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Reader's comments (4)

Surely China shoiu;ld have the exact same influence on the research of scholars in New Zealand as New Zealand has on the research of Chinese scholars in Beijing?
China is run by a radical dictatorship and has been successful in silencing any opposition, using its financial and industrial influences. The fake concepts of 'freedom of speech' and 'democracy' are swept under the carpets when governments think about their interests. Look how brave Macron is when he defends silly, meaningless, offensive and disgusting caricatures! Simply because the leaders of Islamic world are just too cowards to face him because of their deep corruption. Can any of the 'brave' western leaders dare and criticise China, e.g. for its dehumanisation of the Uyghur? for its dictatorship for their lies about COVID19?
When the embedded CCP officials have no direct control or influence, as they do over Chinese Nationals in 'Western' Academia, they always have to option of leaning in the University and threatening financial actions. Where there's a Confucius institute especially so...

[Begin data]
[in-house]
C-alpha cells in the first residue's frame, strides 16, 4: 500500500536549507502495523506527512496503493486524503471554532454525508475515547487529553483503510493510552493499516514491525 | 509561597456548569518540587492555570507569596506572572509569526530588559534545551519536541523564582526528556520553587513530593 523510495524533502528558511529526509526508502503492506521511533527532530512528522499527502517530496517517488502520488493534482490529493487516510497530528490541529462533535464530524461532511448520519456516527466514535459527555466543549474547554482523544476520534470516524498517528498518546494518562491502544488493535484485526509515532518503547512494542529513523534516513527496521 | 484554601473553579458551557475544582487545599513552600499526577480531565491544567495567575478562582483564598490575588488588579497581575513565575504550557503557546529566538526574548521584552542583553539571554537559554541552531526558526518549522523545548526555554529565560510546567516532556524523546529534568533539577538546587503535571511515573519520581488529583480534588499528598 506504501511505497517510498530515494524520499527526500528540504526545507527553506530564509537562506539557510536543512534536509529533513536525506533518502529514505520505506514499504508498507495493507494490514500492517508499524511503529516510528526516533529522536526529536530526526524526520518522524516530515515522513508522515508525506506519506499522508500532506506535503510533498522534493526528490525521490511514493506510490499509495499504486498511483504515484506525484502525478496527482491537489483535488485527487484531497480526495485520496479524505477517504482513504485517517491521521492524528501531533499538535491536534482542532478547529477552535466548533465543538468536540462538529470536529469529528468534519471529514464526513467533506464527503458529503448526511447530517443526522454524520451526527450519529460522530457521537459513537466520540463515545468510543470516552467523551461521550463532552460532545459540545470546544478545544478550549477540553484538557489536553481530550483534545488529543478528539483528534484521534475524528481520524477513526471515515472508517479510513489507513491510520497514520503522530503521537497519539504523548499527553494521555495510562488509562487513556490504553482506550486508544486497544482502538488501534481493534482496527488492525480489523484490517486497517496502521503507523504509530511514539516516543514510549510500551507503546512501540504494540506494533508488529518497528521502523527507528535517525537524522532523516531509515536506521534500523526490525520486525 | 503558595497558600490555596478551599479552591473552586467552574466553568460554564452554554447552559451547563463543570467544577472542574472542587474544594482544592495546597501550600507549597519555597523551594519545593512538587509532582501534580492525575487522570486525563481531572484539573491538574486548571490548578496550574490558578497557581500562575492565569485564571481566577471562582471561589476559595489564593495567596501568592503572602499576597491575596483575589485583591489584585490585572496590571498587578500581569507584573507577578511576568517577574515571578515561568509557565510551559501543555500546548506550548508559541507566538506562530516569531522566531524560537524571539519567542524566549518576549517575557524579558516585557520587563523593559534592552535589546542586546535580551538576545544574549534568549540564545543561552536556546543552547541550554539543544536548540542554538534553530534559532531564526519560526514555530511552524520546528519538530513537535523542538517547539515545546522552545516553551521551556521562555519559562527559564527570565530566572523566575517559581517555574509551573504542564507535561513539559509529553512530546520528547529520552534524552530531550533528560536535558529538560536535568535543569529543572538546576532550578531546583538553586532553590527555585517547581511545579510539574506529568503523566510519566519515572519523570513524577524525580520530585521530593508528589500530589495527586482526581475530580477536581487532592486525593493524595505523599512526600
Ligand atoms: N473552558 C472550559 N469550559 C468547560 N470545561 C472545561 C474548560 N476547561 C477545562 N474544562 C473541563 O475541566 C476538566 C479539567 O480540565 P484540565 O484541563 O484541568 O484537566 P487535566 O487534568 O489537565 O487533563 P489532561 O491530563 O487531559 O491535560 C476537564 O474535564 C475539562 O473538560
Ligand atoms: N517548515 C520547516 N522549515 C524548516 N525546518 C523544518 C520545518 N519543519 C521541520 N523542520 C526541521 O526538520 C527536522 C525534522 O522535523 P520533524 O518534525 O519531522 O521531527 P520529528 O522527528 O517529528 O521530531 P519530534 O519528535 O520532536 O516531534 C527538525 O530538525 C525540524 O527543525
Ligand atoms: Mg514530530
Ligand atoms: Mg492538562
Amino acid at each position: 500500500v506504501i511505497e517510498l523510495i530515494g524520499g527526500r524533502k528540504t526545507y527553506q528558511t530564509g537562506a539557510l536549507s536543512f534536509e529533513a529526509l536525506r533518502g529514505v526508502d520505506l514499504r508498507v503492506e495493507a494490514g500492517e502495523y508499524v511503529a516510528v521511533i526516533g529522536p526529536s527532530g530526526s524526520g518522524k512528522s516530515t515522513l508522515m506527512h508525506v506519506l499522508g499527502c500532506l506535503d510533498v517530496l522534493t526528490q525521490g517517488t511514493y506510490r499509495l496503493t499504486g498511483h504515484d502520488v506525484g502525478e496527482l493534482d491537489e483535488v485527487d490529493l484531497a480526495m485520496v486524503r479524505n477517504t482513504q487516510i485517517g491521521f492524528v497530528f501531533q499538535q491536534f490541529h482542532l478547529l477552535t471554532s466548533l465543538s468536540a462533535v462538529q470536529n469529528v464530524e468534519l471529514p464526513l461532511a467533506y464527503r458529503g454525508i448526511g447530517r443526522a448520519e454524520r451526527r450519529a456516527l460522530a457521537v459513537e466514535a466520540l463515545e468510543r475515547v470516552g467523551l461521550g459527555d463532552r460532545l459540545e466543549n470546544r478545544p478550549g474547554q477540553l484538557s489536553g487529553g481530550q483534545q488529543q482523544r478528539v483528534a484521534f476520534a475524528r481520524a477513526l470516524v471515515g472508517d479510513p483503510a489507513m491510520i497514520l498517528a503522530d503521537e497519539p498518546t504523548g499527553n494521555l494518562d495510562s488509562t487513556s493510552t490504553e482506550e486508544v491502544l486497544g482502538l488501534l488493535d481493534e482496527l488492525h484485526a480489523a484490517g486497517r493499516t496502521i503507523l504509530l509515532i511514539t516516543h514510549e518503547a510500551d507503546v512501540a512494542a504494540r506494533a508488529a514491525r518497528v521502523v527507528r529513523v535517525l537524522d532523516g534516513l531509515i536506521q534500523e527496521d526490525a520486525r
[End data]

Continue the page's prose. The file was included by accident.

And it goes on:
The Chinese might be correct in stating the western ideas of academic freedom, democracy and individual freedoms overbidding the will of the state are colonialist and imperialist by the west. As numerous scholars on this site have stated no one culture is superior to another. Critical theory, Western Marxism and Neo-Marxism, and the Frankfurt School. These are influential in humanist studies and especially sociology rather than the science and technology fields, as most would not support traditional non-western cultural methods as superior to the current scientific method.